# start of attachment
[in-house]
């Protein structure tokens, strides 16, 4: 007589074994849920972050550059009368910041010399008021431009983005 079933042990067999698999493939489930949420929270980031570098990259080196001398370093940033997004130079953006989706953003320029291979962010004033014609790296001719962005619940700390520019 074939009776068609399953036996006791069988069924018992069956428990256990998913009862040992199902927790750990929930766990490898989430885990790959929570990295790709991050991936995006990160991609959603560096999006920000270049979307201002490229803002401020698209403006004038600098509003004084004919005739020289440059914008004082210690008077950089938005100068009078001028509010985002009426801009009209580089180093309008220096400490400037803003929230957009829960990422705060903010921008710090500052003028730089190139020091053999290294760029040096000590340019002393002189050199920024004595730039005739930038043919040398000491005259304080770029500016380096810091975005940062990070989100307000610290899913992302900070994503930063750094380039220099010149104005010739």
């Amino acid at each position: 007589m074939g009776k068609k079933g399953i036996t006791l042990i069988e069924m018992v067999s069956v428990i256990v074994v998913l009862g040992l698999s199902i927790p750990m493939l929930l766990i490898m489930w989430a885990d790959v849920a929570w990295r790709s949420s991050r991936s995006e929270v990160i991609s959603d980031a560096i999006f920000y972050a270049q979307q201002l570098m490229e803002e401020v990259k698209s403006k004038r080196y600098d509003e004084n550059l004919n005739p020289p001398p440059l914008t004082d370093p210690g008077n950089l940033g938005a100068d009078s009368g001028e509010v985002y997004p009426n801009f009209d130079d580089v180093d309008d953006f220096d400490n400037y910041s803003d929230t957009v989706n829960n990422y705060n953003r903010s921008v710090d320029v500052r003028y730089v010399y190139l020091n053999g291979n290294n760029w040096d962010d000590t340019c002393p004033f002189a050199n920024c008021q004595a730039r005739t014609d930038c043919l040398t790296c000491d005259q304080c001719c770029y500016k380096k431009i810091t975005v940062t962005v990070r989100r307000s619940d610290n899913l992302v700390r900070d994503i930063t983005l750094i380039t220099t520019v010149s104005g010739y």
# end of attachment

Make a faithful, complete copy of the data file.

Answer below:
[in-house]
């Protein structure tokens, strides 16, 4: 007589074994849920972050550059009368910041010399008021431009983005 079933042990067999698999493939489930949420929270980031570098990259080196001398370093940033997004130079953006989706953003320029291979962010004033014609790296001719962005619940700390520019 074939009776068609399953036996006791069988069924018992069956428990256990998913009862040992199902927790750990929930766990490898989430885990790959929570990295790709991050991936995006990160991609959603560096999006920000270049979307201002490229803002401020698209403006004038600098509003004084004919005739020289440059914008004082210690008077950089938005100068009078001028509010985002009426801009009209580089180093309008220096400490400037803003929230957009829960990422705060903010921008710090500052003028730089190139020091053999290294760029040096000590340019002393002189050199920024004595730039005739930038043919040398000491005259304080770029500016380096810091975005940062990070989100307000610290899913992302900070994503930063750094380039220099010149104005010739």
């Amino acid at each position: 007589m074939g009776k068609k079933g399953i036996t006791l042990i069988e069924m018992v067999s069956v428990i256990v074994v998913l009862g040992l698999s199902i927790p750990m493939l929930l766990i490898m489930w989430a885990d790959v849920a929570w990295r790709s949420s991050r991936s995006e929270v990160i991609s959603d980031a560096i999006f920000y972050a270049q979307q201002l570098m490229e803002e401020v990259k698209s403006k004038r080196y600098d509003e004084n550059l004919n005739p020289p001398p440059l914008t004082d370093p210690g008077n950089l940033g938005a100068d009078s009368g001028e509010v985002y997004p009426n801009f009209d130079d580089v180093d309008d953006f220096d400490n400037y910041s803003d929230t957009v989706n829960n990422y705060n953003r903010s921008v710090d320029v500052r003028y730089v010399y190139l020091n053999g291979n290294n760029w040096d962010d000590t340019c002393p004033f002189a050199n920024c008021q004595a730039r005739t014609d930038c043919l040398t790296c000491d005259q304080c001719c770029y500016k380096k431009i810091t975005v940062t962005v990070r989100r307000s619940d610290n899913l992302v700390r900070d994503i930063t983005l750094i380039t220099t520019v010149s104005g010739y």